A: There again Mr. Beasley offered it to me and it paid a little bit more I think you got $5 or $10 more a month per teacher. It offered more than the regular teaching salary and at that time it was quite a challenge. It was a small rural school and I liked it very much so I took it. I enjoyed it, the only thing wrong to begin with was the pay was not good, not at all.

Q: Would you take a few minutes to walk us through that building and tell us about your school building and facilities>?

A: It was a typical elementary school, no I shouldn't say typical elementary school, it was a typical rural school building it was one of these things built from the plans that the state provided. Way back when it was built in 1928, somewhere along there, it had eight rooms and a stage and the center portion was the auditorium and it had fixed seats in there I believe Bob Smoot took those out, you may remember that. But it had the fixed seats in there and it was not a gym. It was typical small school. We had about 250 students grades one through 8. There was one little wooden building on the grounds a little two room wooden school house. That was the original one. I guess this big eight room school was the consolidated school for Falling Springs area.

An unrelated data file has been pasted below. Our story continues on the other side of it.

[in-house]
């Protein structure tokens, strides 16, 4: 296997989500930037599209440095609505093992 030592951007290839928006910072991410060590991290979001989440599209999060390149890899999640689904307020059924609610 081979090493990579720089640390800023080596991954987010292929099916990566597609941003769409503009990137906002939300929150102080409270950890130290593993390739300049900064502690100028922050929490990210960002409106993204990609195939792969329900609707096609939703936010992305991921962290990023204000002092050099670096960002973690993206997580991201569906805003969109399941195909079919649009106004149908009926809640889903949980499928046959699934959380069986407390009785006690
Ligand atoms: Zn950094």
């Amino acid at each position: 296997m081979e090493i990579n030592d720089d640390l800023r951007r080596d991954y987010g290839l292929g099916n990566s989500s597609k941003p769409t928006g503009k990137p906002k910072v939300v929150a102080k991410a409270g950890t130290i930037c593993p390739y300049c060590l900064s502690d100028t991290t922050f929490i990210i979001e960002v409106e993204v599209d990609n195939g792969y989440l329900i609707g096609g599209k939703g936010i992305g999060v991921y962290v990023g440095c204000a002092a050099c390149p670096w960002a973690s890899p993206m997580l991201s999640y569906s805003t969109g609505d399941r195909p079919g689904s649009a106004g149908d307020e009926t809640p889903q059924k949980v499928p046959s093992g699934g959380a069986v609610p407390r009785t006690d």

Q: Would you describe your philosophy of education? How has your thoughts on education changed over the years?

A: I don't know, this is a tough one, I don't know if I have had a definite philosophy concerning education. I think so much depends on attitude, teachers attitude and collective attitudes of all the teachers throughout the school, and the administration. I think if you get a good wholesome sharing caring attitude that you can do a lot of things. If there is a lot of dissention or people just can't get along I think it permeates the whole school and I think it down grades the results of what you can expect from your teachers. I think that getting along, caring and sharing means a great deal.

Q: What kinds of things do teachers expects principals to do? Describe your views on what it take to be an effective principal?